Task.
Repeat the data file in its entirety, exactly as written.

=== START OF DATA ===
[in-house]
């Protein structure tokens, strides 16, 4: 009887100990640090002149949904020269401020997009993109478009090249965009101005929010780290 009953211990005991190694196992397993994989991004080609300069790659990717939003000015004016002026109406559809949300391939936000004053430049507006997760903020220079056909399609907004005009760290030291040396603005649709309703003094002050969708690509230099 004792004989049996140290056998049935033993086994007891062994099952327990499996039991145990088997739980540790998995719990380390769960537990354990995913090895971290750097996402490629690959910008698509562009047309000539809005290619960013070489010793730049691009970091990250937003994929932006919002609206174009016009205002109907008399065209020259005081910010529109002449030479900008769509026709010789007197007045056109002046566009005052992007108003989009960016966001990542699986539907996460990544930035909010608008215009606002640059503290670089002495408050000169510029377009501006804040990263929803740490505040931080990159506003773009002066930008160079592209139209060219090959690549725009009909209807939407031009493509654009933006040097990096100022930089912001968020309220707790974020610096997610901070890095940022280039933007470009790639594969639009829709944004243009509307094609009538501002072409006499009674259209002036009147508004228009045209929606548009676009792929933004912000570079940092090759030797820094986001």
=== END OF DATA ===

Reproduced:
[in-house]
């Protein structure tokens, strides 16, 4: 009887100990640090002149949904020269401020997009993109478009090249965009101005929010780290 009953211990005991190694196992397993994989991004080609300069790659990717939003000015004016002026109406559809949300391939936000004053430049507006997760903020220079056909399609907004005009760290030291040396603005649709309703003094002050969708690509230099 004792004989049996140290056998049935033993086994007891062994099952327990499996039991145990088997739980540790998995719990380390769960537990354990995913090895971290750097996402490629690959910008698509562009047309000539809005290619960013070489010793730049691009970091990250937003994929932006919002609206174009016009205002109907008399065209020259005081910010529109002449030479900008769509026709010789007197007045056109002046566009005052992007108003989009960016966001990542699986539907996460990544930035909010608008215009606002640059503290670089002495408050000169510029377009501006804040990263929803740490505040931080990159506003773009002066930008160079592209139209060219090959690549725009009909209807939407031009493509654009933006040097990096100022930089912001968020309220707790974020610096997610901070890095940022280039933007470009790639594969639009829709944004243009509307094609009538501002072409006499009674259209002036009147508004228009045209929606548009676009792929933004912000570079940092090759030797820094986001």